13 were sentenced to death.
Asahara was one of seven members of the cult hanged this week.
Inoue, who was among the transferred seven, filed for a retrial at the time.
Since an effective moratorium ended in 2010, Japan has executed as many as eight people a year.
He "lured young people, who felt a sense of emptiness in Japanese society", she said.
Aum Shinrikyo killed a total of 27 people at its height. He is the first of 13 people set to be hanged for the attack.
The former leader of the Aum Shinrikyo (Supreme Truth) doomsday cult and several of its members were executed on Friday. The attack, which failed, used a refrigerator truck to release the gas and a wind dispersed it in a residential neighbourhood, killing eight and injuring hundreds.
"The time has come".
The attack in 1995 woke up a relatively safe country to the risk of urban terrorism.
"A third of my life has been affected by AUM".
"I reacted calmly. But I did feel the world had become slightly brighter", said Atsushi Sakahara, a film director who was injured in the sarin attack at Tokyo's Roppongi station.
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Chief Cabinet Secretary Yoshihide Suga said only that the Justice Ministry would make an announcement later Friday.
The top Japanese government spokesman confirmed Asahara's execution but wouldn't comment on the others.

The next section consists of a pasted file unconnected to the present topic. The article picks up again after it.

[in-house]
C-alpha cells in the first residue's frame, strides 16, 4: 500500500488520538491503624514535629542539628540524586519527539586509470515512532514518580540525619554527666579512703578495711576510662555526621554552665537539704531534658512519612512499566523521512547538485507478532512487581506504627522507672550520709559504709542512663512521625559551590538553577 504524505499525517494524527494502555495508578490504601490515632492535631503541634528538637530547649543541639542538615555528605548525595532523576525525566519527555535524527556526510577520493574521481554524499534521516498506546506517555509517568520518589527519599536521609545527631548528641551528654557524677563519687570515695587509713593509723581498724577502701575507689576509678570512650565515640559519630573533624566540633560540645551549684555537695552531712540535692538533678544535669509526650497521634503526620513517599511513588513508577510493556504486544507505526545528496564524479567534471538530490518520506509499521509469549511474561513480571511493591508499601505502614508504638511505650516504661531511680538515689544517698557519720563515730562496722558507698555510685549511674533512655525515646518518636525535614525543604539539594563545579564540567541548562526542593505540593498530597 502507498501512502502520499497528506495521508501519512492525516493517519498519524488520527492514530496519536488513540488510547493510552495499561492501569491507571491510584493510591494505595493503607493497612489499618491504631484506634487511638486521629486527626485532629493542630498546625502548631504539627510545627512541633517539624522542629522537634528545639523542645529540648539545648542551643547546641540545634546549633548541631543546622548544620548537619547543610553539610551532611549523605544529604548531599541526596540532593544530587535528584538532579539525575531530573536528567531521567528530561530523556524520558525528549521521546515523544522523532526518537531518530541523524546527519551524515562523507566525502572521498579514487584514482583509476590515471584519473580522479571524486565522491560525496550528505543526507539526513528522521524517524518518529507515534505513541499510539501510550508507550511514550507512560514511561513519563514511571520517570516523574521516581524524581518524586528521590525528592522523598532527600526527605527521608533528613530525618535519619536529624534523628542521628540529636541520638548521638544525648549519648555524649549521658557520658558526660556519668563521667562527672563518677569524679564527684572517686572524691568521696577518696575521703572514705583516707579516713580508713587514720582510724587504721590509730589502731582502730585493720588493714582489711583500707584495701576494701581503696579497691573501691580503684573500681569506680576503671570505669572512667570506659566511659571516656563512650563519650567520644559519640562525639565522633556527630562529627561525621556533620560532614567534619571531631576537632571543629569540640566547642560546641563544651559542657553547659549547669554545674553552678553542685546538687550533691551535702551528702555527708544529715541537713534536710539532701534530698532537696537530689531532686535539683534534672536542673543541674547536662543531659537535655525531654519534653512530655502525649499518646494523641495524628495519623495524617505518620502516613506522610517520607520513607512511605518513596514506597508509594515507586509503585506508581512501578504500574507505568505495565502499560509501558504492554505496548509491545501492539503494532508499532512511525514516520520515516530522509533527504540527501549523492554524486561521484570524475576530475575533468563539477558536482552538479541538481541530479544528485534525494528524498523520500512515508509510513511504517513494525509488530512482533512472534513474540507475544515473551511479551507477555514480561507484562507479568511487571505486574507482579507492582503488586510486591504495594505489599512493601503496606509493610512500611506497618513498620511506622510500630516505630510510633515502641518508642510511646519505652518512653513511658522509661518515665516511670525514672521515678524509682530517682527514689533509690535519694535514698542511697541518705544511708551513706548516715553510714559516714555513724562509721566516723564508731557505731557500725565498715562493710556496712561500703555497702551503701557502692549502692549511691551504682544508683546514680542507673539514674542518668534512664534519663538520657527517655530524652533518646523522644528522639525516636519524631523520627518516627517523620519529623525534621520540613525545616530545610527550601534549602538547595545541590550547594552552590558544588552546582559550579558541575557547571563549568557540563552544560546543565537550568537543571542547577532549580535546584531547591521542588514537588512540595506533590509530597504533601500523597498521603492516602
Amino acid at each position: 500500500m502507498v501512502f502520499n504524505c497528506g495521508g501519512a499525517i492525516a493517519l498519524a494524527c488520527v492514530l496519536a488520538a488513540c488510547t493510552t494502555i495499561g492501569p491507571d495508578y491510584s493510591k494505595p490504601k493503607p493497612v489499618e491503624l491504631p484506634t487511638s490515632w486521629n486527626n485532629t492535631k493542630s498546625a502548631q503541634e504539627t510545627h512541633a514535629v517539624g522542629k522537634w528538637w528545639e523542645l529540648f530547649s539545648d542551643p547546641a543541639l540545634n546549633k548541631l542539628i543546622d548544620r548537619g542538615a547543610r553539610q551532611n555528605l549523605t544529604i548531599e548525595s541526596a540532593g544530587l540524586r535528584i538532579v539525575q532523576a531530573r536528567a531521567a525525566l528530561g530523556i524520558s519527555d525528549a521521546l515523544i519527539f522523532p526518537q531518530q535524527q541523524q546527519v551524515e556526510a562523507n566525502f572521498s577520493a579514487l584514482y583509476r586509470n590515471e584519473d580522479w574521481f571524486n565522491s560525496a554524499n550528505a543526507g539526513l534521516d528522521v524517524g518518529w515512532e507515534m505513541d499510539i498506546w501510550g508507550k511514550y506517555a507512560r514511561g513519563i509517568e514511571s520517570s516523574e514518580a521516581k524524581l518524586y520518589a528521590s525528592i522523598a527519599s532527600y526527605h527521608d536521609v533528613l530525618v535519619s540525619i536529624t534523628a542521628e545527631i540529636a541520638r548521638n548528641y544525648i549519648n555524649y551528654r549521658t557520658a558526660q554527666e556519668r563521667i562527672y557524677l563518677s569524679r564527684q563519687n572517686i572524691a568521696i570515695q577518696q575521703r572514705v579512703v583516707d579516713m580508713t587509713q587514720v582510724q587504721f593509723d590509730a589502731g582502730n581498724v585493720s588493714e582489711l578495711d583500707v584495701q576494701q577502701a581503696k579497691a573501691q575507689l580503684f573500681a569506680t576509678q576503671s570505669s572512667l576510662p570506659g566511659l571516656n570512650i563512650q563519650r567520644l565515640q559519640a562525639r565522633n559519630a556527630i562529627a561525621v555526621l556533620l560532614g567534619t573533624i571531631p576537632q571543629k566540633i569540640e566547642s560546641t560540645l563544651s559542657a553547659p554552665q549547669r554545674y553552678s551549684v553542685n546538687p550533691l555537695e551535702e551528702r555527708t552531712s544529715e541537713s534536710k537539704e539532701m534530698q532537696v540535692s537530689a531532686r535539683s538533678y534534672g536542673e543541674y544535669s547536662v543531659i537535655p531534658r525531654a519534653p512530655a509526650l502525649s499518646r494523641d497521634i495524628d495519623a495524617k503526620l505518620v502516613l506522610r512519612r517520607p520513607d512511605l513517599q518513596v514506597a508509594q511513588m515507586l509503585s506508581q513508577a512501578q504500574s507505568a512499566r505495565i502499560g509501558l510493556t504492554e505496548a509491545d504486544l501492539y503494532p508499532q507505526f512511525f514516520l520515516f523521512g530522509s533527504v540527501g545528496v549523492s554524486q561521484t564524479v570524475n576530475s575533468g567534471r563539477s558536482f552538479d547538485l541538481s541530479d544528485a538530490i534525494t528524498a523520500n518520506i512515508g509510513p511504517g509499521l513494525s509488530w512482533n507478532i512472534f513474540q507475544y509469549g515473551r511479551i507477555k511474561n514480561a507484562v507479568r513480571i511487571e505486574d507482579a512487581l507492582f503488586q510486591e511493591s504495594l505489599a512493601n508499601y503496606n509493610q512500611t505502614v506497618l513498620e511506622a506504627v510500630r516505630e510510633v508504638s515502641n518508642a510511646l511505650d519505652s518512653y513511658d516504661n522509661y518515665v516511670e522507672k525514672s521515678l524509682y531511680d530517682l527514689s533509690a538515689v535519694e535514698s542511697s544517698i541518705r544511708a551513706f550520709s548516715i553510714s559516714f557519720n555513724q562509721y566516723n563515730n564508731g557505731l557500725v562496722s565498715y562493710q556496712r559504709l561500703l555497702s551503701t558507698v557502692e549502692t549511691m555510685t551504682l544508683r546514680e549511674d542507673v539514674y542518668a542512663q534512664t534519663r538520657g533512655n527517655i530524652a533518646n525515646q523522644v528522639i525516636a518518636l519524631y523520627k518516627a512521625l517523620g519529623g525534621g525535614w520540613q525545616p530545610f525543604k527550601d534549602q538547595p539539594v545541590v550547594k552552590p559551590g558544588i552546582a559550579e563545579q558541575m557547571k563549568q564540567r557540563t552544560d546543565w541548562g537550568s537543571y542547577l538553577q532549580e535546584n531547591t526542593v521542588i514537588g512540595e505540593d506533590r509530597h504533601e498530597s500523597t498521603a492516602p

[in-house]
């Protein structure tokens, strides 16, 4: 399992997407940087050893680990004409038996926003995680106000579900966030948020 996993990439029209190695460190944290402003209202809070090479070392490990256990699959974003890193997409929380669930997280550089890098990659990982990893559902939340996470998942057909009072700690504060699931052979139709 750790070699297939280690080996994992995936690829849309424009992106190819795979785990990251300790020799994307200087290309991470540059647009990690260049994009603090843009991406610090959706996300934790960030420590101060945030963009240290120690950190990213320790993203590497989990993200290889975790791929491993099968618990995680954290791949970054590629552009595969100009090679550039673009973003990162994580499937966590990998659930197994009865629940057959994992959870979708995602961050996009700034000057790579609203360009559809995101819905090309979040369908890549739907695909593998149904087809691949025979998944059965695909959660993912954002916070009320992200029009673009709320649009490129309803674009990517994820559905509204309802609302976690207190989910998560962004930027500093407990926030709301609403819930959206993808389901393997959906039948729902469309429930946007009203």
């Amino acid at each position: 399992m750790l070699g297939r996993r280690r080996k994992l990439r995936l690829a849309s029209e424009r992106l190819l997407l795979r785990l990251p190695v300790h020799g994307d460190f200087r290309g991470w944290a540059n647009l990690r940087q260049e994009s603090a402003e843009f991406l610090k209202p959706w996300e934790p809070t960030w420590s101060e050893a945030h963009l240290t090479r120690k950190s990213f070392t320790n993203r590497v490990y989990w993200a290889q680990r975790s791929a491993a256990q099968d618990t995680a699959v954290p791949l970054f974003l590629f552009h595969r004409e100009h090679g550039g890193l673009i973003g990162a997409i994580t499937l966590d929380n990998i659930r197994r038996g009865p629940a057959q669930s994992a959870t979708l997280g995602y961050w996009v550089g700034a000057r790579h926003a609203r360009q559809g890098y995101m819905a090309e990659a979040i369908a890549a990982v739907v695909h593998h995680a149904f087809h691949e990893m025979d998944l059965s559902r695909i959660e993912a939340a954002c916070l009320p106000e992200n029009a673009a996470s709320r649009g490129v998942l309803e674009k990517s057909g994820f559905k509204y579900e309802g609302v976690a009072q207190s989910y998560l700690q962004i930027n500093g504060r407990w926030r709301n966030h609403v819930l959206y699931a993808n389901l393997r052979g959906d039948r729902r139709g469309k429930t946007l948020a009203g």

The Public Security Intelligence Agency on the same day inspected Aleph offices and other related sites nationwide. As trials of cult members began taking place, numerous crimes were confessed to by members, including the production of VX nerve gas, attempts to manufacture automatic weapons, kidnapping, chemical attacks, and the murder of people deemed to threaten the cult. The cult's activities in various parts of Japan sparked anxiety years after the sarin gas attack.
Asahara was sentenced to death after a lengthy prosecution during which he regularly delivered rambling and incoherent monologues in English and Japanese.
Yuji Ogawara, who heads a lawyers' group against the death penalty at the Japan Federation of Bar Associations, said the executions do not bring closure to Aum's crimes.
There has been strong public support for the Aum convicts to be put to death.
It is extremely complex to label the religious fundamentals of Aum Shinrikyo.
The following are brief descriptions of three major acts of violence by the Aum Shinrikyo doomsday cult.
Japanese authorities said they were on alert for potential retaliation after the executions and local media reported police were visiting groups linked to the Aum and successor cults.
"The fear, pain and sorrow of the victims, survivors and their families - because of the heinous cult crimes - must have been so severe, and that is beyond my imagination", Justice Minister Yoko Kamikawa told a news conference.